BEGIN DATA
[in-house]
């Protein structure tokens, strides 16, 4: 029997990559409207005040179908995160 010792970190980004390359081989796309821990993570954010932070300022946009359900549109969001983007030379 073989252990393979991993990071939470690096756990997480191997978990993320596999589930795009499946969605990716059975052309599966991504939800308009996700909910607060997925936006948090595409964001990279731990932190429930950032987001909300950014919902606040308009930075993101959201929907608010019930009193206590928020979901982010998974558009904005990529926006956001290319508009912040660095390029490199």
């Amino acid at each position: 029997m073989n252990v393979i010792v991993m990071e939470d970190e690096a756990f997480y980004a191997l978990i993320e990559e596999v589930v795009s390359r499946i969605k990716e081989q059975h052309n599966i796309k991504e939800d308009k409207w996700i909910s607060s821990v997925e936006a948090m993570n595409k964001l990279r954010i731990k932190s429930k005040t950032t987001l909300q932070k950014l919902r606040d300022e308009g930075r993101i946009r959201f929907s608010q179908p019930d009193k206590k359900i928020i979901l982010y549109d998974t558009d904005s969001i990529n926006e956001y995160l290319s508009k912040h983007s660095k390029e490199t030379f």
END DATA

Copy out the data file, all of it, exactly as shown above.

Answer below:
[in-house]
């Protein structure tokens, strides 16, 4: 029997990559409207005040179908995160 010792970190980004390359081989796309821990993570954010932070300022946009359900549109969001983007030379 073989252990393979991993990071939470690096756990997480191997978990993320596999589930795009499946969605990716059975052309599966991504939800308009996700909910607060997925936006948090595409964001990279731990932190429930950032987001909300950014919902606040308009930075993101959201929907608010019930009193206590928020979901982010998974558009904005990529926006956001290319508009912040660095390029490199």
């Amino acid at each position: 029997m073989n252990v393979i010792v991993m990071e939470d970190e690096a756990f997480y980004a191997l978990i993320e990559e596999v589930v795009s390359r499946i969605k990716e081989q059975h052309n599966i796309k991504e939800d308009k409207w996700i909910s607060s821990v997925e936006a948090m993570n595409k964001l990279r954010i731990k932190s429930k005040t950032t987001l909300q932070k950014l919902r606040d300022e308009g930075r993101i946009r959201f929907s608010q179908p019930d009193k206590k359900i928020i979901l982010y549109d998974t558009d904005s969001i990529n926006e956001y995160l290319s508009k912040h983007s660095k390029e490199t030379f």